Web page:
“You don’t seem to have any real work experience, I’m having trouble placing you.” These were the words spoken to me by a career placement counselor. At that point I began questioning the value of the previous five years of my life. I was a college graduate, for goodness sakes, wasn’t that supposed to put me in a class above the rest?
No. Not anymore. Because that ideology was pumped into my generation (yes I put myself into a different generation than today’s college freshmen, the end of a generation but a separate generation all the same) from childhood on, my sad little Bachelor’s degree comes a dime a dozen. Having a college degree isn’t what it was when my parents were my age. Today, even a Master’s degrees is teetering on the edge of not nearly enough. This world desires Doctors, PhDs. Are we looking at an impending design of an even higher level of education in the near future?
The story here is not so much the devaluation of the Bachelor’s degree as it is about my apparent lack of work experience. In college, I had two jobs. By “job” I mean somewhere I went on a regular basis and performed a function for which I was given monetary compensation. For four years I worked as a tutor in my school’s Writing Room. People who have not either tutored in a subject or received tutoring may not comprehend what I say when I say that was possibly the hardest job I have had thus far. Nevermind the time spent on my feet in the retail business or the insane regulations placed on the employees of the call center world, tutoring is mentally, and sometimes, emotionally taxing. I can’t speak for tutors of math or science, fields with definite right and wrong answers with right and wrong methods of finding said answers; their job may or may not be as taxing as that of a writing tutor. But to me, maintaining this mentally and emotionally taxing job for all but one year of my college career, is one of my more highly prided accomplishments. I am proud of the work I did there, proud of the experiences I gained there, and proud of the amount of time I spent there.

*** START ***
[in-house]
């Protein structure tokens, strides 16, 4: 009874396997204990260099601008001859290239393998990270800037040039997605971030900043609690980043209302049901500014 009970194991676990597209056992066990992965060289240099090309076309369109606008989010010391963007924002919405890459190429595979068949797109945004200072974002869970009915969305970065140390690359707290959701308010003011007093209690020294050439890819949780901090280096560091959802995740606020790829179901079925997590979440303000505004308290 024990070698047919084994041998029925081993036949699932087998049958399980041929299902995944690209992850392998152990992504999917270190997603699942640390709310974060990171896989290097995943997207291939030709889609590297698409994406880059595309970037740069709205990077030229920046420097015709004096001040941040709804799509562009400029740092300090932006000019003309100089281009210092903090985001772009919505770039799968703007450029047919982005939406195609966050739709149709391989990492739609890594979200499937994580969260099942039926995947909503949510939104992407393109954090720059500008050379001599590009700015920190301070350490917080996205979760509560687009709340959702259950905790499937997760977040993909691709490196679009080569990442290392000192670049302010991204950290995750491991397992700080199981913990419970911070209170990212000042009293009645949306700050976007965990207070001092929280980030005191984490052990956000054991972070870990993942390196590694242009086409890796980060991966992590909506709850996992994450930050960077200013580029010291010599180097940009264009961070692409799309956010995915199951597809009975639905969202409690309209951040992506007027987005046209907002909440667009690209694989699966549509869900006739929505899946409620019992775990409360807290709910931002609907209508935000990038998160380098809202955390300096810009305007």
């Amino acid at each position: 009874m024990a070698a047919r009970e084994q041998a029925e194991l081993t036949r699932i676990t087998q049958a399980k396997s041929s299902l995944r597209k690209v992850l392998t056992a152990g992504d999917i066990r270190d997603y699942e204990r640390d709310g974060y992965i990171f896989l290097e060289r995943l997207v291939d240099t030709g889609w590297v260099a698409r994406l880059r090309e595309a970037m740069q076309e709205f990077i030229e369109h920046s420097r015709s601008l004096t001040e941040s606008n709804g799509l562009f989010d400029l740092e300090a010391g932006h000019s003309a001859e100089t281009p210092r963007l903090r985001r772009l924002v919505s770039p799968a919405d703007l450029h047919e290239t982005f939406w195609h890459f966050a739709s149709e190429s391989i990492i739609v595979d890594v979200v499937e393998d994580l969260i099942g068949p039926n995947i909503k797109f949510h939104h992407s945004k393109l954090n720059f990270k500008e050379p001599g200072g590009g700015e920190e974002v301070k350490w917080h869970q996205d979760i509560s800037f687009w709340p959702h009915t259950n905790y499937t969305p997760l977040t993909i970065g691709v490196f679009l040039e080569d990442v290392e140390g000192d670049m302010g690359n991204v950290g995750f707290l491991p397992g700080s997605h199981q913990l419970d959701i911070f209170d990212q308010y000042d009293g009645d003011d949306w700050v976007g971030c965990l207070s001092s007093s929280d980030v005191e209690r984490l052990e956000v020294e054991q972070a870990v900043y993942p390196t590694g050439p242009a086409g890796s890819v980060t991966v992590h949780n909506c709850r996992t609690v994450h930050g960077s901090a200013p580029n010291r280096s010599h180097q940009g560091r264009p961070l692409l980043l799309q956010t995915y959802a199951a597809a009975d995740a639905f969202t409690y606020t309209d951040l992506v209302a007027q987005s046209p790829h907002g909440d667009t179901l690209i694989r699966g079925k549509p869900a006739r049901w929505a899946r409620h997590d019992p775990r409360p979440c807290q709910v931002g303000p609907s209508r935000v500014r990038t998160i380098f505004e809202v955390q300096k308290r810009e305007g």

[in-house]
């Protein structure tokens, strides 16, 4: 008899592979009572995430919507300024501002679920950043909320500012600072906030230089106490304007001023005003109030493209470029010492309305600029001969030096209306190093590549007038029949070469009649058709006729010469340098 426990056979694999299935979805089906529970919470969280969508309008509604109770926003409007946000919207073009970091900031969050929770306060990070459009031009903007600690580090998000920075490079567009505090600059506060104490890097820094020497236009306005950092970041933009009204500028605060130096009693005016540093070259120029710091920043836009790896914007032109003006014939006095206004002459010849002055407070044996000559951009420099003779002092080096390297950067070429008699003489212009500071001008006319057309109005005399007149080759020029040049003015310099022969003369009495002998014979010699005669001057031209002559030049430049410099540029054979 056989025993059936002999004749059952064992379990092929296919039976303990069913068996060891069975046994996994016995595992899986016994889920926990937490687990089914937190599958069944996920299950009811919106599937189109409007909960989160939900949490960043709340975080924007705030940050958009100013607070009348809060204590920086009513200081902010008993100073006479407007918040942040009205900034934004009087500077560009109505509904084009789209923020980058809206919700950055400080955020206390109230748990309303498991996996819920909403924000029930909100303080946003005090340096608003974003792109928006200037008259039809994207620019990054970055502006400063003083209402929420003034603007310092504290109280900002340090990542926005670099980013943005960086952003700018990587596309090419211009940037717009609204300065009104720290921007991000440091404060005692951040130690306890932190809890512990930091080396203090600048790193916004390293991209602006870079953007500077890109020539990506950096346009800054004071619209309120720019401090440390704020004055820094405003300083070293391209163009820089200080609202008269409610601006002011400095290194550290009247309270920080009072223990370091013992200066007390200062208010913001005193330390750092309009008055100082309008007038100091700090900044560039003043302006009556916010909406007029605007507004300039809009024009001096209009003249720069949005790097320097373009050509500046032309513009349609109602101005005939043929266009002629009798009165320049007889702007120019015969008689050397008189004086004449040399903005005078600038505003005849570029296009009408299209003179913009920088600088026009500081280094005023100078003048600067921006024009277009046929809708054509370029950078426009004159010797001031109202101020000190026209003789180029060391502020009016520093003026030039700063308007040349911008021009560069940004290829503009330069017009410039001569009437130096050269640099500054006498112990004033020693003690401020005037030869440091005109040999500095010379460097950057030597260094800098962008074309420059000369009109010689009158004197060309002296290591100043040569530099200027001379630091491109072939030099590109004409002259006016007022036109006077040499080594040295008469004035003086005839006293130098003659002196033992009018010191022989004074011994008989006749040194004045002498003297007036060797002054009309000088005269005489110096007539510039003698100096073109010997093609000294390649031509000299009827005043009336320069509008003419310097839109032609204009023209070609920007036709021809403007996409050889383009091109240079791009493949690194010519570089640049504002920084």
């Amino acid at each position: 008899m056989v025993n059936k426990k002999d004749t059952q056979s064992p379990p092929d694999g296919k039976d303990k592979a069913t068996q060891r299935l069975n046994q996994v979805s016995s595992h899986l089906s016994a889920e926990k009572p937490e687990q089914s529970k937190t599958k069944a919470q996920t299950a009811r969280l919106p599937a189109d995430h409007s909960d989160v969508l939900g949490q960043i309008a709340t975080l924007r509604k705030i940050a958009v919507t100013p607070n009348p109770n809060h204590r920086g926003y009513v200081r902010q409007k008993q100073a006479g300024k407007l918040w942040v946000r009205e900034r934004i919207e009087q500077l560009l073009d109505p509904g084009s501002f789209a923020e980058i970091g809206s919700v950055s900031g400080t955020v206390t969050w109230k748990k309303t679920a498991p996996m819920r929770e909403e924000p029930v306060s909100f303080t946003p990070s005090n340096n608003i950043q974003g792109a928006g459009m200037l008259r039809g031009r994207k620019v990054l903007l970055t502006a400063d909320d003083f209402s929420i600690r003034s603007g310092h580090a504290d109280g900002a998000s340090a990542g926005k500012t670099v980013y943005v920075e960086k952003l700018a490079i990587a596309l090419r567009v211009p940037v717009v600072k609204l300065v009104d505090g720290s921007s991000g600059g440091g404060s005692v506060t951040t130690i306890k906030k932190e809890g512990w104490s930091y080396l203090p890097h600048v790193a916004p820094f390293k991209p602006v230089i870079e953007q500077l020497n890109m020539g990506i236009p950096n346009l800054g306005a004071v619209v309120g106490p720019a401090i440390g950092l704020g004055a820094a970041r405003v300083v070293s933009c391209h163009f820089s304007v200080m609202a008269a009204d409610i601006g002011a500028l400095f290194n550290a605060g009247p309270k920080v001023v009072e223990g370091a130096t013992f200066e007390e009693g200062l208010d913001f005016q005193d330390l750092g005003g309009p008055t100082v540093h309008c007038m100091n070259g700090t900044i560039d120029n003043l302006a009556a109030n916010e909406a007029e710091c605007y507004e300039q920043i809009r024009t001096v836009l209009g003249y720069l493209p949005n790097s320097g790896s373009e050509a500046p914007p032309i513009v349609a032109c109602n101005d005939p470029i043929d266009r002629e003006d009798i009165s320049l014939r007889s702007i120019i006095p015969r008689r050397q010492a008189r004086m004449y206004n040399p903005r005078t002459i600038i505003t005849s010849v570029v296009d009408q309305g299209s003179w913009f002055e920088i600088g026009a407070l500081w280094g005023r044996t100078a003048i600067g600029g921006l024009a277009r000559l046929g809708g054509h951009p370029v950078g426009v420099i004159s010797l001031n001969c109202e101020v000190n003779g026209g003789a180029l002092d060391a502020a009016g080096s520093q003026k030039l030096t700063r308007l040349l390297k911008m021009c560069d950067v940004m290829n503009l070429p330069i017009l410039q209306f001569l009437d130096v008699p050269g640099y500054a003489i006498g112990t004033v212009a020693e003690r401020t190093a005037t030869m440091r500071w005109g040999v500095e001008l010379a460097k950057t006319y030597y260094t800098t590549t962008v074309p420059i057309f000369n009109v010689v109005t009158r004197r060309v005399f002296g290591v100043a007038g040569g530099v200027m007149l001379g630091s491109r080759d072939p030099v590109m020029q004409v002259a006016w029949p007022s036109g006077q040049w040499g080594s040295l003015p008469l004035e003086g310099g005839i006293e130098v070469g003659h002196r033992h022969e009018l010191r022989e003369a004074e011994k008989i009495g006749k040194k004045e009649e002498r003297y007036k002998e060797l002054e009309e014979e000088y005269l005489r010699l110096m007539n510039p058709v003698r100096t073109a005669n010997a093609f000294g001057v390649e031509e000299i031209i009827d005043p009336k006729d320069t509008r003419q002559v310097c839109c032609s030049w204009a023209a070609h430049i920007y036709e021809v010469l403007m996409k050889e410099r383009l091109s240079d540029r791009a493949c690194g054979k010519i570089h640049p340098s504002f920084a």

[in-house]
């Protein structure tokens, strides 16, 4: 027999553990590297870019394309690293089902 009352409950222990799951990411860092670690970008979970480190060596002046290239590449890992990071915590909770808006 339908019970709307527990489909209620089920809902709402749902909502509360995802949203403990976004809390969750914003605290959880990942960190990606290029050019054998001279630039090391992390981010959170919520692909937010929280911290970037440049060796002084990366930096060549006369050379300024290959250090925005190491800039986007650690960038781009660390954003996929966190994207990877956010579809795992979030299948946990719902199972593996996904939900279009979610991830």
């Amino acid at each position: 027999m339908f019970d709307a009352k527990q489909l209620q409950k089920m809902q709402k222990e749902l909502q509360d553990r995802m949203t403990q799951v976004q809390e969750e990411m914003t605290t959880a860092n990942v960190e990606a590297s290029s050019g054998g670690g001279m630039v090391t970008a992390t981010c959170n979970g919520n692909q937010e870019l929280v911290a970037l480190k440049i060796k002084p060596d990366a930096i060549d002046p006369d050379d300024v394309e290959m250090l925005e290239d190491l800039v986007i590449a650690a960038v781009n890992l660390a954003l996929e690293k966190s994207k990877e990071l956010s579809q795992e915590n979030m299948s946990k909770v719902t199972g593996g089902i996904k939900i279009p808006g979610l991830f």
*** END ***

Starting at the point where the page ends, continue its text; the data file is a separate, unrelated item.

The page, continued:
I also held the position of Parliamentarian in our Students’ Government. I no longer include that in my resume, for a couple of reasons, neither of which are important or relevant to this conversation. Today, I find myself, once again searching for employment. As I scan the employment section of the local newspaper, I am constantly reminded that I may have made a poor choice. Starting with my initial thoughts of attending college, as a freshman in high school, I knew what I was going to do. I was going to major in English and minor in Creative Writing.
That changed slightly once I got into college, but not a lot. Instead of Creative Writing, I minored in Professional Writing, something which sounded more substantial and more employable in the field that I wanted to go into, publishing and editing. Somewhere along the way I realized that writing was not going to pay the bills (I believe that was when I got my first rejection letter for my novel) and that I should do that as a supplement to something more lucrative, editing. I even at one point toyed with the idea with being an agent but that sounded like it was going to require math classes and I reside solely in my right brain; I am sometimes not completely sure that the left half even functions.
Even as I made my way through college, I continued to be fed the implication that a degree was all I needed to make it in the world. Once there was an suggestion that in order to be an editor, I might have to start out at the bottom, in the mailroom, but it was never anything said with gusto, it was simply a maybe this might happen if you are among the unlucky. Work experience was never imparted upon me, or any of my classmates. The only people who had to gain experience in order to graduate were the aspiring nurses (which included sports trainer and physical therapist wannabes as well), mechanics, teachers, social workers, and those working for the newspaper or radio and television station.